This presents two challenges.

First, business analysts who are tasked with documenting and analyzing business operations not only need to understand how the business works, but also need to decide how to map different parts of the business operation to the appropriate model type. In the absence of guidance on how to do this, business analysts will tend to use the model type and tool with which they are most familiar, and will tend to create a single model rather than multiple model types. This is how we end up with cases and decisions modeled as incomprehensible BPMN models, or processes being modeled as (non-standard) rule flows combined directly with DMN decisions within a DM tool. The solution to this is straightforward, although not necessarily easy: better training, mentoring and support of business analysts on the use of all three standards together. This is why I advocate a combined business automation center of excellence rather than centres for each skill or product: there needs to be a source of knowledge on how to appropriately combine model types (standards) and related technologies when analyzing business operations and making recommendations for improvements. This should include training on the three standards and how they relate to each other, but also specific use cases and examples of why to use one model type over another for a given scenario. For example, a CMMN model may manage the stages of an overall operation, with BPMN models used to drill into specific functional areas, and DMN models invoked from BPMN for repeatable decisions. Or a BPMN model may manage an end-to-end process, and call CMMN models for exception handling or other knowledge work activities.

The second challenge is that of model understandability by the broader business audience within an organization. The triple crown modeling standards are intended to bridge between business and IT by providing graphical representations of business operations that can be understood by business people while being directly executable for automation purposes; although often used by business analysts and developers, in their simpler forms they can be used as documentation and communication of the business operations to everyone from executives to front-line workers. This type of simplified communication is much more difficult when you have multiple interlinked models with three distinct model types. The viewers need to be able to understand enough BPMN to make sense of a process model, including the fact that “case task” symbol means they need to drill into a CMMN case model for that activity; then, they need to understand enough CMMN to make sense of the linked case model. Same goes for linking from a BPMN or CMMN model to DMN via a decision task, or linking from a CMMN model to a BPMN model. If the viewers don’t understand all three model types and how they interlink (much less why to interlink them at any particular point), the models become less useful as a broader communication tool. The solution to this second challenge is much less straightforward. It’s difficult to mandate or even motivate training on these standards for an entire organization: for business analysts, it’s an integral part of their job, but for everyone else, it’s just another thing that they have to learn but may not see the value. The best solution may be for business analysts within an organization, in conjunction with the business automation center of excellence, to create a simplified template for the three model types that they can use for communication purposes. Not perfect, but don’t let perfect be the enemy of good (enough).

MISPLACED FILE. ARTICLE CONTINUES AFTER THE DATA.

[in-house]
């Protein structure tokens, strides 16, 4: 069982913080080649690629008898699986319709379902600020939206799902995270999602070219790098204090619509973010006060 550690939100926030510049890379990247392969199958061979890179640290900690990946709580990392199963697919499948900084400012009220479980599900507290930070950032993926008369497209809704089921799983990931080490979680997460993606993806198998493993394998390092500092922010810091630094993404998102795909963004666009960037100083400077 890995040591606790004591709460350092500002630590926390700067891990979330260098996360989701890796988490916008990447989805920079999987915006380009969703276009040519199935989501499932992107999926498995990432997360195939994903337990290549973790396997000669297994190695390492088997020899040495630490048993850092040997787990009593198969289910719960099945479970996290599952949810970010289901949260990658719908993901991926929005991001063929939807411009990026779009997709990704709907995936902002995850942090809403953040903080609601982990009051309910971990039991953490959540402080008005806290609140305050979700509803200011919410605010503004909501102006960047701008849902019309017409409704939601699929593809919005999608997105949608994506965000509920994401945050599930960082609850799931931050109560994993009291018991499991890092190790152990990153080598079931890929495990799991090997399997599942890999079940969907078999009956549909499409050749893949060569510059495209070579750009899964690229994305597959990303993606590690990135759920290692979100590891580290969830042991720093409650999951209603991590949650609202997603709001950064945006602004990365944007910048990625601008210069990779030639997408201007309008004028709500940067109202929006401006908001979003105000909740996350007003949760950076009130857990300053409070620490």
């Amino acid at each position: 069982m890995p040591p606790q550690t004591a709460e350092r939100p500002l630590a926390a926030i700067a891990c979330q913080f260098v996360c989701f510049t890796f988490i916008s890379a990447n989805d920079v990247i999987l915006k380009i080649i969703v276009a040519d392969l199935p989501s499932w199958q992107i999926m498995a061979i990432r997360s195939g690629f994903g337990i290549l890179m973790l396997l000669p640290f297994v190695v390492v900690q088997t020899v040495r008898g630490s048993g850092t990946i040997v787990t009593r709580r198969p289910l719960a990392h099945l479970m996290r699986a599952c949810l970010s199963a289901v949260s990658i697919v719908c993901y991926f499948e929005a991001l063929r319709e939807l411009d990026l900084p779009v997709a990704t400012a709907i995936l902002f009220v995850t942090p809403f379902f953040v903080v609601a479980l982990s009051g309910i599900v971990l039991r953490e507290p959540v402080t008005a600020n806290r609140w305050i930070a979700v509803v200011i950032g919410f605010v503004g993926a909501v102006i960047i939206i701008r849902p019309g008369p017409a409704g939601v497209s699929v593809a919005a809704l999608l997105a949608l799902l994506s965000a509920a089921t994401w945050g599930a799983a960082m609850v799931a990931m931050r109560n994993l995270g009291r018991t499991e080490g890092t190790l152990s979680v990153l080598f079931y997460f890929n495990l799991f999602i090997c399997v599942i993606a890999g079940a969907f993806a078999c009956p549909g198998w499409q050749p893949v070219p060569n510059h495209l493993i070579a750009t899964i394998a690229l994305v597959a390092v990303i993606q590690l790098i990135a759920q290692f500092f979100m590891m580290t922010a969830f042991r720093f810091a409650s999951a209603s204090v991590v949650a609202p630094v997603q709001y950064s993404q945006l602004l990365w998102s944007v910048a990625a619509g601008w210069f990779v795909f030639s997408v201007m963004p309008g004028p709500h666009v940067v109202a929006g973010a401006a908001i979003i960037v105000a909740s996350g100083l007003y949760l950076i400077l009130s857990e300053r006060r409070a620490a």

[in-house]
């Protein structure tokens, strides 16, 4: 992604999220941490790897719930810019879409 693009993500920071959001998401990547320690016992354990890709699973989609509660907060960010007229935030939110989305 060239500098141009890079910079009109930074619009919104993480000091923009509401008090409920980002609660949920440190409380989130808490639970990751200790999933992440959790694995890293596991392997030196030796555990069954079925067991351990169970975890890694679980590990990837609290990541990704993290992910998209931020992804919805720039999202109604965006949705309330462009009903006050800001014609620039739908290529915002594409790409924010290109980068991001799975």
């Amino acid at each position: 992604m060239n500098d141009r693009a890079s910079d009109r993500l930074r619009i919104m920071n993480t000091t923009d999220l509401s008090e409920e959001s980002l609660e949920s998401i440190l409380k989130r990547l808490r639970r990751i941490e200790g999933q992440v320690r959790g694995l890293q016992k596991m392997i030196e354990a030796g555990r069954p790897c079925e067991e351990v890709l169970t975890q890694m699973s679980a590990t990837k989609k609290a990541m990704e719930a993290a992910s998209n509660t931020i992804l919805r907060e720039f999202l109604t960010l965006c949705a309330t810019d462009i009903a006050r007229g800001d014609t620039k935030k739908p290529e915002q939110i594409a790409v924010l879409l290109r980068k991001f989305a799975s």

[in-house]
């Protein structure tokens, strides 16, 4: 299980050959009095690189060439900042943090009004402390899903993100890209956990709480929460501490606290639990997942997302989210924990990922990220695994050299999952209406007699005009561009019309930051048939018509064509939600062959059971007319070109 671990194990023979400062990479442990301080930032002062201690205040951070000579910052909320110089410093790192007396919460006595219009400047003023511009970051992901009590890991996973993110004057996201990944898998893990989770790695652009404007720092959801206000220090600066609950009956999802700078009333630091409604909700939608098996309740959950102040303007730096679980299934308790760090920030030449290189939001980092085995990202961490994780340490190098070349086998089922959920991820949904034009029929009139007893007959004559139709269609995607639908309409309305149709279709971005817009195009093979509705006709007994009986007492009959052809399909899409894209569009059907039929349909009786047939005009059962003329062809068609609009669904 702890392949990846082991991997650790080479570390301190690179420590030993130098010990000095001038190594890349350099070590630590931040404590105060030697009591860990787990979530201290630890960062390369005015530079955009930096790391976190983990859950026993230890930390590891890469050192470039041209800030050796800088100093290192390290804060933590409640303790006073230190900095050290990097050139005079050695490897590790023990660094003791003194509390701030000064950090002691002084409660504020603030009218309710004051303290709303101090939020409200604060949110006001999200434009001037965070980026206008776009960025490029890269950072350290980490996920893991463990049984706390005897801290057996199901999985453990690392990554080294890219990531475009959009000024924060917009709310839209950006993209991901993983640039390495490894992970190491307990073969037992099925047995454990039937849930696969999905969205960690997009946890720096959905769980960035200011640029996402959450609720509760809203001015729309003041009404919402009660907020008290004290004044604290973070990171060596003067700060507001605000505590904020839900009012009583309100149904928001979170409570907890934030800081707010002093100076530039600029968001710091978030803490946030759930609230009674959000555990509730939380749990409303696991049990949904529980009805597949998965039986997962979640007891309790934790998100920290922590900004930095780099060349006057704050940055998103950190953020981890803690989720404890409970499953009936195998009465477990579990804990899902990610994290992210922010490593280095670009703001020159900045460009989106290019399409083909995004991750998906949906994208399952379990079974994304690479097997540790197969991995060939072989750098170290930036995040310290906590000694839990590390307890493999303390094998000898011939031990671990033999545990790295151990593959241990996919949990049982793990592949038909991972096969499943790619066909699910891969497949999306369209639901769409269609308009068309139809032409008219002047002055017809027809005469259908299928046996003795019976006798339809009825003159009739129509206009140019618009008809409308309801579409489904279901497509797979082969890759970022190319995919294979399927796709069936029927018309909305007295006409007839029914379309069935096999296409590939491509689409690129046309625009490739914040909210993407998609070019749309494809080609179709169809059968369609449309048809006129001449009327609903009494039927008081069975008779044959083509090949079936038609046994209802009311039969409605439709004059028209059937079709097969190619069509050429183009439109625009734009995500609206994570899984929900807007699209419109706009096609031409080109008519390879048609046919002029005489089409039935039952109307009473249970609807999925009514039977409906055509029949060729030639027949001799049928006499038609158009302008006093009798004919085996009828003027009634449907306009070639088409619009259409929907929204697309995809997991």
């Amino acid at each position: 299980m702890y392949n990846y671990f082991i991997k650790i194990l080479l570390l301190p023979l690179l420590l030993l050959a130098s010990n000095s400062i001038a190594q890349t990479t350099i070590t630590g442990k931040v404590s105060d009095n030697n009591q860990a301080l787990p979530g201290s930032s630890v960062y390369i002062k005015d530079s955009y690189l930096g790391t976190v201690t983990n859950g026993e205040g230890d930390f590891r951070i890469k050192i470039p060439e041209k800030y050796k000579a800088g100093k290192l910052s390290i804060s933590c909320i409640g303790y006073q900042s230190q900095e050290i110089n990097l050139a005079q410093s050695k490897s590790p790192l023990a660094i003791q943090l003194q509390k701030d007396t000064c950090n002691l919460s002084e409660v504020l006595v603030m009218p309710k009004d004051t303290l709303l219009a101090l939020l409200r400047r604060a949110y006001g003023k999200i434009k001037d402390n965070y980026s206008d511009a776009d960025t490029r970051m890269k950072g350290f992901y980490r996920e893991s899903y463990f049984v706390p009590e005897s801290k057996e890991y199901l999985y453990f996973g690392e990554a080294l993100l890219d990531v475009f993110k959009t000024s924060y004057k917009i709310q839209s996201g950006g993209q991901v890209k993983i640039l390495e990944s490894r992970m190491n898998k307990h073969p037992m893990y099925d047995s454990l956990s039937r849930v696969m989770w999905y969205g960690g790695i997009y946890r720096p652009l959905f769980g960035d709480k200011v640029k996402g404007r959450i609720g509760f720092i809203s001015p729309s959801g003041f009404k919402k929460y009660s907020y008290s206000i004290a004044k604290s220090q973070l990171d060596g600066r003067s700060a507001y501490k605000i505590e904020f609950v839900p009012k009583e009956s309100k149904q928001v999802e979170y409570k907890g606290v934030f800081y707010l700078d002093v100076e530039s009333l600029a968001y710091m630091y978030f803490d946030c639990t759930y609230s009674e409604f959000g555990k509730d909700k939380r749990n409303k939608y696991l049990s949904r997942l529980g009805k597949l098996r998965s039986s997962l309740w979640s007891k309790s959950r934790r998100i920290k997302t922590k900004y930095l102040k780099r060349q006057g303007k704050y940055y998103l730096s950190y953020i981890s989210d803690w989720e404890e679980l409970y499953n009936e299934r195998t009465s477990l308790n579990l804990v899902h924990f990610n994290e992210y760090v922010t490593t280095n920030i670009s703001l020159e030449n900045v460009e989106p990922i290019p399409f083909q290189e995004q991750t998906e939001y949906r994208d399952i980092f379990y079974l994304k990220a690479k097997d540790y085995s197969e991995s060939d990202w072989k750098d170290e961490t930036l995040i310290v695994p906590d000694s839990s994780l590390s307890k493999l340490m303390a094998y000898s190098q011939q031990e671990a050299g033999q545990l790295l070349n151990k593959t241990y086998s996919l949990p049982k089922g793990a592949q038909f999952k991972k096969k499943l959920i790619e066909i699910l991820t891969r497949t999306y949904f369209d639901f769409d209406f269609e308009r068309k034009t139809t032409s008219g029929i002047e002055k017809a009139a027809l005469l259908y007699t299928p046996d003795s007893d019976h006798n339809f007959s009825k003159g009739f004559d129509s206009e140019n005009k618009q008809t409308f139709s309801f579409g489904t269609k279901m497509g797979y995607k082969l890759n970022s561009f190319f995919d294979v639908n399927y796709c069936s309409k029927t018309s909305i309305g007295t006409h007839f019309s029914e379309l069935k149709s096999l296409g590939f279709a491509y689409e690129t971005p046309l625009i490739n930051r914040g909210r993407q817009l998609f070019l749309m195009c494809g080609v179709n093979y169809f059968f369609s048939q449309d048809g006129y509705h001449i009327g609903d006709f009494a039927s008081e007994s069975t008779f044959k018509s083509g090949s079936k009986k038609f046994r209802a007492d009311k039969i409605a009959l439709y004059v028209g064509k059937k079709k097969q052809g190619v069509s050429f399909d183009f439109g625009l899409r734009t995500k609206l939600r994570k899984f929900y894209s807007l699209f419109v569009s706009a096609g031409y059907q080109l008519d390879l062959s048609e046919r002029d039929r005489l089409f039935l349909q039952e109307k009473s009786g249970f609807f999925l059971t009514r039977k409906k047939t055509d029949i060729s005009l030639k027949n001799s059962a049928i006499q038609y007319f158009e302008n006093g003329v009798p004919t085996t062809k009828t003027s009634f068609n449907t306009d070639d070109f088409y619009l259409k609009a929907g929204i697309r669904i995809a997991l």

Watch Trisotech’s Presentation at DecicionCAMP 2020